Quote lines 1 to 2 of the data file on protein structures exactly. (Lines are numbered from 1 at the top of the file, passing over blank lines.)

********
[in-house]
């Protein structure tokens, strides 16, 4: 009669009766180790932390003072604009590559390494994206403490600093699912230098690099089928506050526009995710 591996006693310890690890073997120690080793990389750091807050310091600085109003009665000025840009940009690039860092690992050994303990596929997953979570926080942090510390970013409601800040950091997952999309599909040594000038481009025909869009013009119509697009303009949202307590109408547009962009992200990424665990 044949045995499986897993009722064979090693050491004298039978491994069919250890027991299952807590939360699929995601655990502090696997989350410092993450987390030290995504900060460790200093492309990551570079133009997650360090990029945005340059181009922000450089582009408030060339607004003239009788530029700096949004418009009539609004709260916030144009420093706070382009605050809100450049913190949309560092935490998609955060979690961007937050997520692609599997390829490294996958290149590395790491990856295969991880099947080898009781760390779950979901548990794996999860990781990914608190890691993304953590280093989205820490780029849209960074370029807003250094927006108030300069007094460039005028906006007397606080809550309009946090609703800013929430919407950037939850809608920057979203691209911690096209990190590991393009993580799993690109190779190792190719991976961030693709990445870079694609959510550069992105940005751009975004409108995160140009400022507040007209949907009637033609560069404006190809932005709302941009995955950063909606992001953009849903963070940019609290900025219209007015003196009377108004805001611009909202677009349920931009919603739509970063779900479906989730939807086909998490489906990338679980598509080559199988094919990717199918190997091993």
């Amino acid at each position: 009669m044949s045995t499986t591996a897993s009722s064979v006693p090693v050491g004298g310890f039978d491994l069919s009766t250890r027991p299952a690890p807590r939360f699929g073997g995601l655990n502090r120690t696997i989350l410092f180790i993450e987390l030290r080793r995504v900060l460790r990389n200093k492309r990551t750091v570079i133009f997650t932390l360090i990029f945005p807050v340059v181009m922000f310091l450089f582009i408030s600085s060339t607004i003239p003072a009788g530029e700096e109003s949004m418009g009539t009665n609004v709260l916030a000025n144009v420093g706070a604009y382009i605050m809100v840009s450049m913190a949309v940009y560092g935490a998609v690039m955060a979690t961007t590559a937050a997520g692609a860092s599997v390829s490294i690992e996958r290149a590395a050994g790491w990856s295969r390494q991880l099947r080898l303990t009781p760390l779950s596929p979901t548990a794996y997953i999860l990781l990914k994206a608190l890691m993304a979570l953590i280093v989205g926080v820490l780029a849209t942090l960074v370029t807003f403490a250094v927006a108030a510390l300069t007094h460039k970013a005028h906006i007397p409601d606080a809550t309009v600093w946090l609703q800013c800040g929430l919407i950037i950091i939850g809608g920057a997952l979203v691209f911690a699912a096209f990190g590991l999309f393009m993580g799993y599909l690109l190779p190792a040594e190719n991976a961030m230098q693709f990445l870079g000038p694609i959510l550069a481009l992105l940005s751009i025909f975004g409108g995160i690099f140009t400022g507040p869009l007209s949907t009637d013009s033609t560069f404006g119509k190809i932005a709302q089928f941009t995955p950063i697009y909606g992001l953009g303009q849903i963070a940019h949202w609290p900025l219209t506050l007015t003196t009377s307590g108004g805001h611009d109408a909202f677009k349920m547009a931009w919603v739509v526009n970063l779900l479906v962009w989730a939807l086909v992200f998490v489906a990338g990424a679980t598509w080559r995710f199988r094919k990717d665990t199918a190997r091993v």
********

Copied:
[in-house]
């Protein structure tokens, strides 16, 4: 009669009766180790932390003072604009590559390494994206403490600093699912230098690099089928506050526009995710 591996006693310890690890073997120690080793990389750091807050310091600085109003009665000025840009940009690039860092690992050994303990596929997953979570926080942090510390970013409601800040950091997952999309599909040594000038481009025909869009013009119509697009303009949202307590109408547009962009992200990424665990 044949045995499986897993009722064979090693050491004298039978491994069919250890027991299952807590939360699929995601655990502090696997989350410092993450987390030290995504900060460790200093492309990551570079133009997650360090990029945005340059181009922000450089582009408030060339607004003239009788530029700096949004418009009539609004709260916030144009420093706070382009605050809100450049913190949309560092935490998609955060979690961007937050997520692609599997390829490294996958290149590395790491990856295969991880099947080898009781760390779950979901548990794996999860990781990914608190890691993304953590280093989205820490780029849209960074370029807003250094927006108030300069007094460039005028906006007397606080809550309009946090609703800013929430919407950037939850809608920057979203691209911690096209990190590991393009993580799993690109190779190792190719991976961030693709990445870079694609959510550069992105940005751009975004409108995160140009400022507040007209949907009637033609560069404006190809932005709302941009995955950063909606992001953009849903963070940019609290900025219209007015003196009377108004805001611009909202677009349920931009919603739509970063779900479906989730939807086909998490489906990338679980598509080559199988094919990717199918190997091993």